I enjoyed the characters in this story - I liked how the H/h worked well together as partners. I was disappointed that they didn't really search for o...moreI enjoyed the characters in this story - I liked how the H/h worked well together as partners. I was disappointed that they didn't really search for or explore the tomb or any artifacts. This book felt like a romantic suspense set in an exotic location instead of the archeological action/adventure I was hoping for. (less)
I'm not sure how to rate this book. It hit a lot of my pet peeves.
Most of the characters were Americans in New York but they all think and speak like...moreI'm not sure how to rate this book. It hit a lot of my pet peeves.
Most of the characters were Americans in New York but they all think and speak like they are British. Didn't the author/editors have anyone American read it before it was published?
The heroine was British though. Well, she was mostly British, having been born in the US to American parents who moved the family to England when Gemma was young. At least I'm assuming her parents are American since we're never told otherwise. It's a bit odd then that she was given a British (English?) name - I know Gemma is pretty common over there, but it's pretty much unheard of in the US.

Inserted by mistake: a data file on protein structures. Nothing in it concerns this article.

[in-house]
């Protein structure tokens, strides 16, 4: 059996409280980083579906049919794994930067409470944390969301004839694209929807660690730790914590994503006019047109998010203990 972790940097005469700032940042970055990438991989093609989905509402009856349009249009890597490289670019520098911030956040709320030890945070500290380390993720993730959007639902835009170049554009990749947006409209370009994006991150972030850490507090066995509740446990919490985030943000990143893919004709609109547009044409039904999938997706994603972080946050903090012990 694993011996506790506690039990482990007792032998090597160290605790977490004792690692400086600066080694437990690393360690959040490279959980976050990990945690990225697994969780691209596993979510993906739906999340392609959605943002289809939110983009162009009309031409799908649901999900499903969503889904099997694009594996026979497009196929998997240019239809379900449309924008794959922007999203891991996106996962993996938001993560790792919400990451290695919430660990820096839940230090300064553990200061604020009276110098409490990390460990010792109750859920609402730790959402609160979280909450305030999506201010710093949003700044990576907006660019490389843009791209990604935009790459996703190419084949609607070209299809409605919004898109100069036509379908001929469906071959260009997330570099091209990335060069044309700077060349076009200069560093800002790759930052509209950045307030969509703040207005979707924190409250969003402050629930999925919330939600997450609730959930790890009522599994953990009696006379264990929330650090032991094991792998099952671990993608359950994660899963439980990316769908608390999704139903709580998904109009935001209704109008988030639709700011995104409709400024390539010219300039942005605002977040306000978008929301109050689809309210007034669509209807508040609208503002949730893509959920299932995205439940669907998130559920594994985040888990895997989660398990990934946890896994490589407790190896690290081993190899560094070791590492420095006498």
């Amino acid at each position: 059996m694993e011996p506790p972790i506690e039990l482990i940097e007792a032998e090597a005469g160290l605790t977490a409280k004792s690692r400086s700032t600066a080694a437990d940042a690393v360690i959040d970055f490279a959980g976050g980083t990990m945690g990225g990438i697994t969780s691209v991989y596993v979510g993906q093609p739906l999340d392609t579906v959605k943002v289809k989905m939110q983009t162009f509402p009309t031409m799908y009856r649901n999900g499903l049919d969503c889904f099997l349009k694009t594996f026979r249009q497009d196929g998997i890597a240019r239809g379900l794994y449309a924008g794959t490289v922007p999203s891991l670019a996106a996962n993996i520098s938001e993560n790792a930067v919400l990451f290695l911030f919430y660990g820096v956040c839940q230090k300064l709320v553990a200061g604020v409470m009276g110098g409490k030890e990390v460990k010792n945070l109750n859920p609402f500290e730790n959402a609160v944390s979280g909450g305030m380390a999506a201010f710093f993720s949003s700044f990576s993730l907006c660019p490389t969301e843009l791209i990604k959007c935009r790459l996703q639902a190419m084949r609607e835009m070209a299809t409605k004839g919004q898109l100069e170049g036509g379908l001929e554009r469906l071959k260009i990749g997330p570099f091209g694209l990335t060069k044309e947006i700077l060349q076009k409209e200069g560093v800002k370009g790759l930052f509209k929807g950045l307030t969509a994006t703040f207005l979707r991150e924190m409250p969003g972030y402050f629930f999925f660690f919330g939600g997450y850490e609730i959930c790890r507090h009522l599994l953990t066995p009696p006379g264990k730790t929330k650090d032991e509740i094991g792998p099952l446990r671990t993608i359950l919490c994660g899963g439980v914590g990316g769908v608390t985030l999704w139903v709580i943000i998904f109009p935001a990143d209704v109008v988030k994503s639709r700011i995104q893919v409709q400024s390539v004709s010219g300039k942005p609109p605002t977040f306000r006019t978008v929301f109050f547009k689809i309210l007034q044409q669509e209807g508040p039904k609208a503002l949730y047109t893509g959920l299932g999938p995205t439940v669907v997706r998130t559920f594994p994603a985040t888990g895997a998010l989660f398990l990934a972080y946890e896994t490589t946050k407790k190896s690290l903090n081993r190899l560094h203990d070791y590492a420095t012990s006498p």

Nick, the hero, owns (or manages - ?) a fleet of delivery trucks that deliver stuff like blueberries. We're never told how big his fleet is - 5 trucks or 50 trucks? - but he must be sucessful. So sucessful that he goes to a global distrobution conference. In Milan. I've never heard of a Milan, Michigan or a Milan, New Jersey, so he must have driven one of his trucks over to Milan, Italy (I bet they really enjoy blueberry pie there).
Nick is also a doormat. Gemma does all this crazy stuff - like moving into his apartment a few weeks after meeting him without even discussing it with him - and he just thinks to himself, "gee, this must be that pms thing I've heard about. I'll just smile and nod for a few hours and it'll pass, right?"
Why did Gemma beleive anything the fortune teller said? She only agreed to go to the fortune teller because she was drunk and her friend bullied her into it. So why does she try to make the fortune teller's predictions come true?
I enjoyed the author's voice and the silly-but-entertaining story, but this book really needs a rewrite. And set it in London this time where pretty much everyone thinks and speaks like they're British (because, you know, they ARE).